Texas Senate Bill 2 threatens city of Austin’s commitment to no-kill policy, officials say

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Photo Credit: Renee Koite | Daily Texan Staff

A bill geared toward local property tax relief may threaten Austin’s commitment to its no-kill policy.

Senate Bill 2 proposes a 2.5% local property tax revenue cap, which could send the City of Austin into a $51.7 million deficit in the next three years, according to a resolution the City Council passed last Thursday.

“The City Council of the City of Austin believes that the 2.5% revenue cap proposed by House Bill 2 and Senate Bill 2 represents an impending crisis,” the resolution said.

In 2010, Austin implemented a No-Kill Implementation Plan that requires the Austin Animal Center, which is government-funded, to maintain a 90% live release rate. This initiative makes Austin the largest no-kill city in the U.S., according to the Center. At a Council meeting on March 28, the City formally expressed its support for the Center’s goal of a 95% or higher live release rate.

“If our Legislature is to pass (SB 2), the trajectory will take (the city) into a deficit,” said Kimberly McNeely, interim chief of Animal Services, at the Austin Animal Advisory Commission meeting on April 8. “With that being said, there is not a whole lot of maneuvering in the current budget … to ask for additional funding.”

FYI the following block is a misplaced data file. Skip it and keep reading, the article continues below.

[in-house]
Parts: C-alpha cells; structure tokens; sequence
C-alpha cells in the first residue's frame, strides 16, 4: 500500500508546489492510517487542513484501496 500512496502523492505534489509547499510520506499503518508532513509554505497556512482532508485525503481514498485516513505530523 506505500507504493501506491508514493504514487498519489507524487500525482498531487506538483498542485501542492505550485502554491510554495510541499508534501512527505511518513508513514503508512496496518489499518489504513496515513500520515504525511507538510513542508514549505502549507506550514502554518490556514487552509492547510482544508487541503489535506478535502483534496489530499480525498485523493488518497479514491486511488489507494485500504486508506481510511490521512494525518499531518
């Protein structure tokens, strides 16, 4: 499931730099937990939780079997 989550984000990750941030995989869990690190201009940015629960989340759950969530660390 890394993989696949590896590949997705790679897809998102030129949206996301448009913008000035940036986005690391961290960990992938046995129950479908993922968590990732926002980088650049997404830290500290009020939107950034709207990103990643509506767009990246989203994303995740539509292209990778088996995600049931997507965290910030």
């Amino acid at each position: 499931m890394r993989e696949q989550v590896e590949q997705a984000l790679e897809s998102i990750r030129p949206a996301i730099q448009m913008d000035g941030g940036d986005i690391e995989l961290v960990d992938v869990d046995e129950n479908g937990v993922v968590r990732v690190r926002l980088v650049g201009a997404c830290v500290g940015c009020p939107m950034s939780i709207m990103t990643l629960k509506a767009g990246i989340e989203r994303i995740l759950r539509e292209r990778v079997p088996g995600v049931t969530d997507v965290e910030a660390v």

However, maintaining the no-kill status with quality care will require significant resources, said Natasha Harper-Madison, Austin District 1 city councilwoman, at the City Council meeting.

“We have to make sure that staff and volunteers have the resources that they need and the support that they need,” Harper-Madison said.

Thus, the addition of SB 2 may hurt the prospects of the no-kill policy, said Caleb Pritchard, communications and policy aide for Austin’s District 1 office.

“We hope that revenue cap bill does not pass as it is,” Pritchard said. “We will have to face a lot of tough decisions about priorities. The no-kill policy may have to be one of those programs we must seriously consider on whether or not we can afford to keep it.”

Volunteers expressed concerns about the overcrowding of animals at the Center due to the no-kill policy at the City Council meeting.

“(The policy) is a goal without a plan,” volunteer David Loignon said. “If Austin wants to post a billboard that says that we are the nation’s no-kill leader, then it’s time we pay for it … it’s time everyone in Austin participated.”